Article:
KIOXIA XFMEXPRESS XT2 tiny 18x14mm removable NVMe SSD complies with XFM DEVICE standard

KIOXIA Corporation, previously known as, Toshiba Memory Corporation, has started sampling of the XFMEXPRESS XT2 removable PCIe/NVMe storage device compliant with XFM DEVICE Ver.1.0-standard with dimensions of just 18×14 mm.

The new storage standard and device are mostly designed for space-constrained applications ranging from ultra-mobile PCs to IoT devices and various embedded applications that may require fast, removable storage.

KIOXIA XFMExpress XT2We do not have the full specifications for the XFMEXPRESS XT2, but here are the highlights:

  • Host interface – PCIe 4.0 x 2 lanes, NVMe 1.4b interface with similar performance to M.2 SSDs
  • Removable storage similar to microSD card
  • Dimensions
    • 18 x 14 x 1.4mm (252 mm2 footprint) compliant with JEDEC XFM DEVICE Ver.1.0 form factor
    • 22.2 x 17.75 x 2.2mm when considering the drive & connector

As I understand, the new storage device is meant to deliver much higher performance than microSD cards, while providing a thinner and smaller form factor than M.2 SSDs. combining the best of both worlds. KIOXIA first announced it in 2019, when it was still called Toshiba, but it took three more years to reach production.

XFMEXPRESS connector

The connector was developed with JAE (Japan Aviation Electronics Industry Ltd), and it works the same way as some SIM card sockets where you need to slide the cover to unlock and open it, before inserting the XFMEXPRESS TF2 module/card, and slide the cover back in to secure it in place. We do have extra specs for the socket itself:

  • Contacts – 39 pos.
  • Contact Resistance – 100mΩ max.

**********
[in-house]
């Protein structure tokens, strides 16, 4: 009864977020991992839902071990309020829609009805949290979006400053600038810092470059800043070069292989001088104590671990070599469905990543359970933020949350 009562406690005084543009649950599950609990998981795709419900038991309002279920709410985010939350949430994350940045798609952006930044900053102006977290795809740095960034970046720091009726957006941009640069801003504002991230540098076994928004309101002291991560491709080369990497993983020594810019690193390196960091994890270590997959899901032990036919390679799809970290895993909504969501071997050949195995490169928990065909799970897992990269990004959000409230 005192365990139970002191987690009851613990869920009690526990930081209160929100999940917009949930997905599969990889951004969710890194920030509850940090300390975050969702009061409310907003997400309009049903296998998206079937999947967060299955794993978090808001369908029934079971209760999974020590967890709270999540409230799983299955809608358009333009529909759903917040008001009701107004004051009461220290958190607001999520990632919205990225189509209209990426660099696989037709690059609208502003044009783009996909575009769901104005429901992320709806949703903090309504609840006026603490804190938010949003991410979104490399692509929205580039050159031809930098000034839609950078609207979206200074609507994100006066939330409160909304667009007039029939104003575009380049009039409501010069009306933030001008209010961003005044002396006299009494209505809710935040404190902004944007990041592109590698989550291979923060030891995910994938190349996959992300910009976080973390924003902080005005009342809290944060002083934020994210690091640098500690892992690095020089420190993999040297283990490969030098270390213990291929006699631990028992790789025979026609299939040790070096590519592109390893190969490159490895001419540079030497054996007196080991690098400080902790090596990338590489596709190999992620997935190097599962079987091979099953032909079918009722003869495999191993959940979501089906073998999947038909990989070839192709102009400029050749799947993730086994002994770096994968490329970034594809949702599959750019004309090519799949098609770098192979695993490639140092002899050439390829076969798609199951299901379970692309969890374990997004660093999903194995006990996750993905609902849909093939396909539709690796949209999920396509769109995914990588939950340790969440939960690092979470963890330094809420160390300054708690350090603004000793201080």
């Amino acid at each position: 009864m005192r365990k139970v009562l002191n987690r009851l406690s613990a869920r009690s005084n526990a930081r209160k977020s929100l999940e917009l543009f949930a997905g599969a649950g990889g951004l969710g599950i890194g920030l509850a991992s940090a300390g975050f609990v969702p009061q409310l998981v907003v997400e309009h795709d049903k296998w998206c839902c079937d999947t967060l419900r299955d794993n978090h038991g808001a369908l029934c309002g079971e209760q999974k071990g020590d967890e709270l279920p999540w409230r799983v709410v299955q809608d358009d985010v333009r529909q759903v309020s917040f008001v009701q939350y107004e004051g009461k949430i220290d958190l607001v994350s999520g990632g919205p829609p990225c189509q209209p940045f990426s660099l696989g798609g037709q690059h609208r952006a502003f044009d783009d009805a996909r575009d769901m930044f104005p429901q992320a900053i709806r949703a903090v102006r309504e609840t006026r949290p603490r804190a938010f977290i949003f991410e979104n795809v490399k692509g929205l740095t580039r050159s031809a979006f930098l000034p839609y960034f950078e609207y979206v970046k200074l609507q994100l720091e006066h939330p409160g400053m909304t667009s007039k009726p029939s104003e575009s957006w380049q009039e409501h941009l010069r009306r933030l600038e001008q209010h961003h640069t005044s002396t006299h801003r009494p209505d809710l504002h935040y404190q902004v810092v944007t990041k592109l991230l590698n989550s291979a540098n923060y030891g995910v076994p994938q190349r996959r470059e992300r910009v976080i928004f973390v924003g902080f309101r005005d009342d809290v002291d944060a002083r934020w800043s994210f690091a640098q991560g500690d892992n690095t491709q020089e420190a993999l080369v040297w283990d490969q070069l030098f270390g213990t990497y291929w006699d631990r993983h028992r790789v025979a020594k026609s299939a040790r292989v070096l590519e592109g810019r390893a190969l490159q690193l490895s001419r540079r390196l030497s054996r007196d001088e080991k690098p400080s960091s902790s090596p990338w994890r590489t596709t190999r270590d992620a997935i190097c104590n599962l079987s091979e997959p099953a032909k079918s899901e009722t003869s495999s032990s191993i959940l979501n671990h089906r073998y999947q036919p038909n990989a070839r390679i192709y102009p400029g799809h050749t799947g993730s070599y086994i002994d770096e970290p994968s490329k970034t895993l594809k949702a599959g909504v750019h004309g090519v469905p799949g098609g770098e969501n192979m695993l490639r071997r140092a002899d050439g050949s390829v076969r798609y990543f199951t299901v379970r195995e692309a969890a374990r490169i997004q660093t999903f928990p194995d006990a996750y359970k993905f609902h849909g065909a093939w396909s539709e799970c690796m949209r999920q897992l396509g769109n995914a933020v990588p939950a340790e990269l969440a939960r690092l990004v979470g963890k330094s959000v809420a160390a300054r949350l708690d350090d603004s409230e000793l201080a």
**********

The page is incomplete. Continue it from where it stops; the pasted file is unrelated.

• Voltage Proof – 500V AC RMS for 1 minute
  • Insulation Resistance – 100MΩ min.
  • Durability – 5,000 cycles
  • Temperature Range –  -25°C to +85°C

The product page has limited information and most details above are from the press release, plus the 2019 announcement. KIOXIA is currently demonstrating the solution at Interop Tokyo 2022 in Makuhari Messe, Japan, until June 17, and will also showcase it at Embedded World 2022 in Germany on June 21-23, and at the Flash Memory Summit 2022 on August 2-4 in the US (Santa Clara).

Thanks to TLS for the tip.

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10 Comments
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Christian
Christian
18 days ago

No thermal paste needed?

Theguyuk
Theguyuk
18 days ago

Maybe it is tiny itself but the heatsink is 5 inch by 5 inch 🤐

Anonymous
Anonymous
18 days ago

Host interface – PCIe 4.0 x 2 lanes, NVMe 1.4b interface with similar performance to M.2 SSDs

Removable storage similar to microSD card

SD 7.0 added SD Express using NVMe-based storage access (~1 GB/s), and SD 8.0 added support for transfer rates of up to ~4 GB/s using PCIe 4.0 x 2 lanes.

Is there any reason not to use that, like bad heat dissipation? Will there be any adoption of SD Express and SDUC (up to 128 TiB cards) at all? I would rather see SD cards improved and not killed off.

Theguyuk
Theguyuk
18 days ago

Don’t forget there is pressure on sales of lower consumer Cameras, traditionalCamcorders due to Smartphone Camera, Video functions being used more. I suggest that SDcard markets are feeling the reduction in sales. Even though handheld games and TV box sales are doing well.

Anonymous
Anonymous
18 days ago

Yeah I’m sure the removal of microSD in smartphones is crippling sales. Although, I’ve been surprised to see full SD in places like new pre-built desktops, like the Dell Inspiron 3910 for example. Cheap security cameras and dashcams are almost always using microSD, and so on.
But this new form factor in the article is starting from zero.

TLS
TLS
18 days ago

Most DSLR/mirrorless cameras use full-size SD cards, unless it’s pro-level gear.

TLS
TLS
18 days ago

Have a look at Anandtech’s test from a while back. They got an early card and reader, the card got so hot you couldn’t touch it and that was just SD Express.

Anonymous
Anonymous
17 days ago

In any case, Silicon Motion’s customers can tweak the firmware’s configurable parameters to achieve a different balance between performance and temperature. The SM2708 might also held back a bit by its 28nm fabrication node. Once SD Express achieves scale of deployment, it is likely that Silicon Motion can choose more advanced nodes to drive down the power consumption and stress temperatures.

Also try making the cards out of metal.

stuartiannaylor
17 days ago
  • Without a Google is “Durability – 5,000 cycles” much lower than equiv m.2 devices?
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